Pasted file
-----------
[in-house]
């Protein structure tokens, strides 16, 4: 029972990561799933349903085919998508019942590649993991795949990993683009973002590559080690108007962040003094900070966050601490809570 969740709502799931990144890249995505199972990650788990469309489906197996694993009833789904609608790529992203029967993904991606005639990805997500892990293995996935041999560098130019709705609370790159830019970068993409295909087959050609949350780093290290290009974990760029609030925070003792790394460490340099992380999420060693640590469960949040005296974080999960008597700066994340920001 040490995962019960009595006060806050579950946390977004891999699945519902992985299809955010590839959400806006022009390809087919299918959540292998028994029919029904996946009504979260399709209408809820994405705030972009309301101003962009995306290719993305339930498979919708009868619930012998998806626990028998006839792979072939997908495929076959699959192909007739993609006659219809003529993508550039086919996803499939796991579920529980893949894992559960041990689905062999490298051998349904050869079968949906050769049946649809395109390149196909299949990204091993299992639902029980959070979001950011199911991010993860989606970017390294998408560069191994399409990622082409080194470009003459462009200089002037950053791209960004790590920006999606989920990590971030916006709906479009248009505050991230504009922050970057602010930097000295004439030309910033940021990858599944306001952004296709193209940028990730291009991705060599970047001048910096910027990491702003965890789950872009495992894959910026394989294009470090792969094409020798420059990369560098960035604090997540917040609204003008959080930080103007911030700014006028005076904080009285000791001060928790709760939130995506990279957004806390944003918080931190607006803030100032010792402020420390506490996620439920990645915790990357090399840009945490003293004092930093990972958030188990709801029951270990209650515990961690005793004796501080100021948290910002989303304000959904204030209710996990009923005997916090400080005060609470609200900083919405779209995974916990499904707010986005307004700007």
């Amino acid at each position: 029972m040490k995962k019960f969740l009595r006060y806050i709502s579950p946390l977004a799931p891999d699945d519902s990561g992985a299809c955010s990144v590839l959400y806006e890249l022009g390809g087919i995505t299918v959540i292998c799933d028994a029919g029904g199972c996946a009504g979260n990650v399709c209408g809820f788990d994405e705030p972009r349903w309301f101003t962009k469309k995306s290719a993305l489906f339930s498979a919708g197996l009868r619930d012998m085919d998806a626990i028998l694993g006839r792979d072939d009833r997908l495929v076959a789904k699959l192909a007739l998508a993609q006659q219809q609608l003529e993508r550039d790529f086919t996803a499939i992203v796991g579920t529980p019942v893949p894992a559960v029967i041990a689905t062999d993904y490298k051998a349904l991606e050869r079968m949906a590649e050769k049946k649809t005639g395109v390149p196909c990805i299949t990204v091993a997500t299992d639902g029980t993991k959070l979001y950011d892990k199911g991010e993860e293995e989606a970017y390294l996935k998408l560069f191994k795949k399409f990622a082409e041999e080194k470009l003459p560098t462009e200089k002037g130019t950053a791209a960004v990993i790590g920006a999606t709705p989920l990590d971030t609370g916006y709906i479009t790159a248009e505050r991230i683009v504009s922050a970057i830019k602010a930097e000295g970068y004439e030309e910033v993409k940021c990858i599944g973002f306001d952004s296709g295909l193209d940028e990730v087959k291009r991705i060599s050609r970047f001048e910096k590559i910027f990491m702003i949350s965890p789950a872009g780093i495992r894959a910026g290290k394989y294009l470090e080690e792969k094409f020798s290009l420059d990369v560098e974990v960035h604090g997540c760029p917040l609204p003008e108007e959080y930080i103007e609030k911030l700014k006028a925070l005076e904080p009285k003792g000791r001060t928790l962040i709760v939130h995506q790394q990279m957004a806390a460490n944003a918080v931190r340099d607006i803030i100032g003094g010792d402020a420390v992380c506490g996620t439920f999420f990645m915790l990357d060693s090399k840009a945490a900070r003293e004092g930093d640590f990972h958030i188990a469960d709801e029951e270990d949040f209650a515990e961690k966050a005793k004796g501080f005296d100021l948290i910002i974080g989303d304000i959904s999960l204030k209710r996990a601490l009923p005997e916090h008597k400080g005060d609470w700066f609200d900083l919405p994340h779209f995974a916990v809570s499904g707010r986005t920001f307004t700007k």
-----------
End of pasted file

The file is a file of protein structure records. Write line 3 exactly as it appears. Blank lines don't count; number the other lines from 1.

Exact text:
């Amino acid at each position: 029972m040490k995962k019960f969740l009595r006060y806050i709502s579950p946390l977004a799931p891999d699945d519902s990561g992985a299809c955010s990144v590839l959400y806006e890249l022009g390809g087919i995505t299918v959540i292998c799933d028994a029919g029904g199972c996946a009504g979260n990650v399709c209408g809820f788990d994405e705030p972009r349903w309301f101003t962009k469309k995306s290719a993305l489906f339930s498979a919708g197996l009868r619930d012998m085919d998806a626990i028998l694993g006839r792979d072939d009833r997908l495929v076959a789904k699959l192909a007739l998508a993609q006659q219809q609608l003529e993508r550039d790529f086919t996803a499939i992203v796991g579920t529980p019942v893949p894992a559960v029967i041990a689905t062999d993904y490298k051998a349904l991606e050869r079968m949906a590649e050769k049946k649809t005639g395109v390149p196909c990805i299949t990204v091993a997500t299992d639902g029980t993991k959070l979001y950011d892990k199911g991010e993860e293995e989606a970017y390294l996935k998408l560069f191994k795949k399409f990622a082409e041999e080194k470009l003459p560098t462009e200089k002037g130019t950053a791209a960004v990993i790590g920006a999606t709705p989920l990590d971030t609370g916006y709906i479009t790159a248009e505050r991230i683009v504009s922050a970057i830019k602010a930097e000295g970068y004439e030309e910033v993409k940021c990858i599944g973002f306001d952004s296709g295909l193209d940028e990730v087959k291009r991705i060599s050609r970047f001048e910096k590559i910027f990491m702003i949350s965890p789950a872009g780093i495992r894959a910026g290290k394989y294009l470090e080690e792969k094409f020798s290009l420059d990369v560098e974990v960035h604090g997540c760029p917040l609204p003008e108007e959080y930080i103007e609030k911030l700014k006028a925070l005076e904080p009285k003792g000791r001060t928790l962040i709760v939130h995506q790394q990279m957004a806390a460490n944003a918080v931190r340099d607006i803030i100032g003094g010792d402020a420390v992380c506490g996620t439920f999420f990645m915790l990357d060693s090399k840009a945490a900070r003293e004092g930093d640590f990972h958030i188990a469960d709801e029951e270990d949040f209650a515990e961690k966050a005793k004796g501080f005296d100021l948290i910002i974080g989303d304000i959904s999960l204030k209710r996990a601490l009923p005997e916090h008597k400080g005060d609470w700066f609200d900083l919405p994340h779209f995974a916990v809570s499904g707010r986005t920001f307004t700007k």